I doubt if many people from anywhere in the world haven't seen an image of the koala. They are as iconic representatives of Australia as the kangaroo and emu - by the way, for Americans the last is not pronounced "eemoo", but "eemyou" and you can't imagine how confusing this mispronunciation is to Australians when we hear you say it this way on TV or in a movie.
Okay back to the topic. The koala - often miscalled a koala bear although it's not a bear or even related to the bears - is an Australian arboreal marsupial and it's remarkably cute to look at. It is an adept climber, lives on a specialised diet of eucalyptus leaves and, due to the low nutritional value of its diet, spends much of its time sleeping although it can move quite quickly when it wants to. They are perceived as placid, even lazy, as they sleep in among the tree branches with those at sanctuaries regularly trotted out and given to visiting VIPs and celebrities to hold, most of whom are lucky enough to get away with not being peed on.
So that's the standard view of the koala but there's more to it than that, of course. The koala is found in the coastal eucalyptus woodlands of eastern and south eastern Australia, ranging from south-east Queensland to south eastern South Australia. It has been reintroduced to the area near Adelaide and Kangaroo Island and in ancient times was also found in the south west of Western Australia. Northern koalas tend to be smaller in size and paler in colour and population density is very varied with those in Queensland, for example, being numerous in south eastern areas and uncommon in other areas while they are only common in The Pilliga State Forests in New South Wales, but, on the other hand, are abundant throughout Victoria.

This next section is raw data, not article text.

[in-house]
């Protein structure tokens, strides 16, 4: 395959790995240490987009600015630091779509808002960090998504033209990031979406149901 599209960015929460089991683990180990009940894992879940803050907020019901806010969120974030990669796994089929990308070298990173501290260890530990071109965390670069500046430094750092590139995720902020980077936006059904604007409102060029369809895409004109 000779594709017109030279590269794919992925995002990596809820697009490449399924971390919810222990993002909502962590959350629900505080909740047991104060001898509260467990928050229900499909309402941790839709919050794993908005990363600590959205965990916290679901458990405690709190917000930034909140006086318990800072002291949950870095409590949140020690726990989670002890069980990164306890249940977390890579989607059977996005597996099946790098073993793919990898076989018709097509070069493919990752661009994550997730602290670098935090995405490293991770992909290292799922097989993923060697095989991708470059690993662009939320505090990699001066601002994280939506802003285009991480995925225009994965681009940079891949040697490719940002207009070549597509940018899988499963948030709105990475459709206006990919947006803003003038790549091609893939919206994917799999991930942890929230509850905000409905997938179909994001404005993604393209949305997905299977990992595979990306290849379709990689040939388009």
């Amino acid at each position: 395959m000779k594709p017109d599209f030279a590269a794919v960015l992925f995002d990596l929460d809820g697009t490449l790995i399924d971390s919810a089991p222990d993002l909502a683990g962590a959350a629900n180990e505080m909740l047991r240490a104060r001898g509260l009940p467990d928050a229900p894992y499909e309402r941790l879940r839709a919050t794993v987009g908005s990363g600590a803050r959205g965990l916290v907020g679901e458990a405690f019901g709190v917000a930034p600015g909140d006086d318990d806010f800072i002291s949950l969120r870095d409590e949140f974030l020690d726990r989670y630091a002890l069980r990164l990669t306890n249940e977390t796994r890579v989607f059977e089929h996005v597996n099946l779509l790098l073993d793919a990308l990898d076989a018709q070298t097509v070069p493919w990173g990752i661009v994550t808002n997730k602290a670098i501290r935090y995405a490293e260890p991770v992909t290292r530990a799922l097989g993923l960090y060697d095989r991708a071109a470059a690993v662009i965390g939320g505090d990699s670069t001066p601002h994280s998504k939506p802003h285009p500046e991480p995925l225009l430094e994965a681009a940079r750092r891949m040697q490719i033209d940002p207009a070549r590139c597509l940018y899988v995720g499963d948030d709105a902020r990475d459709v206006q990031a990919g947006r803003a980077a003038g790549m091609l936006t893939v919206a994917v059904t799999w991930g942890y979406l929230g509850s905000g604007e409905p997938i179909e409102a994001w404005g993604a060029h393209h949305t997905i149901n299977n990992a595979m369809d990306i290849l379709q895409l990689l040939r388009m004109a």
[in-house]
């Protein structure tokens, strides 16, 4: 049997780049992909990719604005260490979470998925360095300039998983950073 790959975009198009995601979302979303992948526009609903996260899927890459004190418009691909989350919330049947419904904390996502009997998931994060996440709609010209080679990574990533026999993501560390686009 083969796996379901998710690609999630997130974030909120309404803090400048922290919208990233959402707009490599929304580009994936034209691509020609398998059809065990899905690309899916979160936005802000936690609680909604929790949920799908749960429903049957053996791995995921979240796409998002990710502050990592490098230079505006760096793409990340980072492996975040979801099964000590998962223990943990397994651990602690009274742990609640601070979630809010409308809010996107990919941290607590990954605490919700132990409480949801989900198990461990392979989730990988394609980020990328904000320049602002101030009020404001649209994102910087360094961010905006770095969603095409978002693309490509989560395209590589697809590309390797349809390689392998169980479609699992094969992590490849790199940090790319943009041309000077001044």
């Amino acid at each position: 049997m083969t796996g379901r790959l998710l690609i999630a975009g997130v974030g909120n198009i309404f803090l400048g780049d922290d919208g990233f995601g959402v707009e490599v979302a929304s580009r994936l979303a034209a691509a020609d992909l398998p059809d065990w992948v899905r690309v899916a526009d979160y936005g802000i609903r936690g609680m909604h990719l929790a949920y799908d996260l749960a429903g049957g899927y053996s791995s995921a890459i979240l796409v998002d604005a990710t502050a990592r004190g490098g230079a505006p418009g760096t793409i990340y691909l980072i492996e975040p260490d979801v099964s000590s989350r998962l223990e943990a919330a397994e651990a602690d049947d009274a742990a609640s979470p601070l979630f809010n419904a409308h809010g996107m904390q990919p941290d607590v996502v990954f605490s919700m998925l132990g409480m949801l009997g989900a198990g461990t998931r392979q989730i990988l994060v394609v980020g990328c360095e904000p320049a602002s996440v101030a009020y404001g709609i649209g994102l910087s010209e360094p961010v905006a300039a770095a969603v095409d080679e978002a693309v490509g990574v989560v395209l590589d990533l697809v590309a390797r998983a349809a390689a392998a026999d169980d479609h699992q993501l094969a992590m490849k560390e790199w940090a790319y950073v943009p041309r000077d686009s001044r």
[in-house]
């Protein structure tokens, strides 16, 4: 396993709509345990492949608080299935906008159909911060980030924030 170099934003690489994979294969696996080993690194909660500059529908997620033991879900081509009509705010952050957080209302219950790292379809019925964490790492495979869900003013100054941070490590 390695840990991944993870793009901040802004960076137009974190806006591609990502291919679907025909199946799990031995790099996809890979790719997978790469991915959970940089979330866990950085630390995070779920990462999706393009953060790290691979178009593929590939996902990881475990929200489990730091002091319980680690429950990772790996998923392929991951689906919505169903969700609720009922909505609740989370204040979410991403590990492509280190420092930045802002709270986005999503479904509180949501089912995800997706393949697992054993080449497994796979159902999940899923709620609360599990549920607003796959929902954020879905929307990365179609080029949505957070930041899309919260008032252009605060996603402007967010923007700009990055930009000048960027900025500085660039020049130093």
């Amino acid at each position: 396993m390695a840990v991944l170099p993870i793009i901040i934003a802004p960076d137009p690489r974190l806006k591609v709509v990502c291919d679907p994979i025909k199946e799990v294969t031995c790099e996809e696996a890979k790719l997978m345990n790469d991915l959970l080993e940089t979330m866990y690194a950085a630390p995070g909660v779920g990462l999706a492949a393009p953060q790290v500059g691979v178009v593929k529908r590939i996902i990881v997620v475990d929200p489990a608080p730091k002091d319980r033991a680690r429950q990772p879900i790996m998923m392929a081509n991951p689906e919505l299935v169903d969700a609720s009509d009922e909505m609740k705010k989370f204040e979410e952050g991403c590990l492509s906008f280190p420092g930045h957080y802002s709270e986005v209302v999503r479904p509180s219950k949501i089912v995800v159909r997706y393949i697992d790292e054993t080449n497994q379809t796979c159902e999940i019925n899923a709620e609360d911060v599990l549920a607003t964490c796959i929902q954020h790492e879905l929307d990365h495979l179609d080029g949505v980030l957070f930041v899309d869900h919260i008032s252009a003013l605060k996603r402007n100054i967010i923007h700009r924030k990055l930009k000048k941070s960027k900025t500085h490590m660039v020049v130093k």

They tend not to be social animals but mothers and babies remain together until the mother becomes pregnant again in one to three years. Pregnant and lactating females can be aggressive as can males in dominance battles over territory or breeding females but otherwise they tend not to waste energy on fighting.
Like all marsupials, the baby koala or joey is little more than an embryo when born and it (there is usually only one although twins do occur occasionally) makes its way from the birth canal through the mother's fur to her pouch where it attaches to one of her two teats and suckles until it emerges fully from the pouch at about nine months to ride on its mother's back or abdomen until fully weaned.
For relatively small animals, koalas have a large range of very loud calls to communicate and signal breeding availability. These can be heard as far as several miles away. You can hear some of their sounds here, here and here.
Sadly many populations of koala are being affected by the STD chlamydia which is having an impact on fertility but a recent breakthrough by scientists in Queensland raises the hope that a vaccine is on the way.
There's much more to know about these fascinating creatures and you could look here , here and here if you're interested.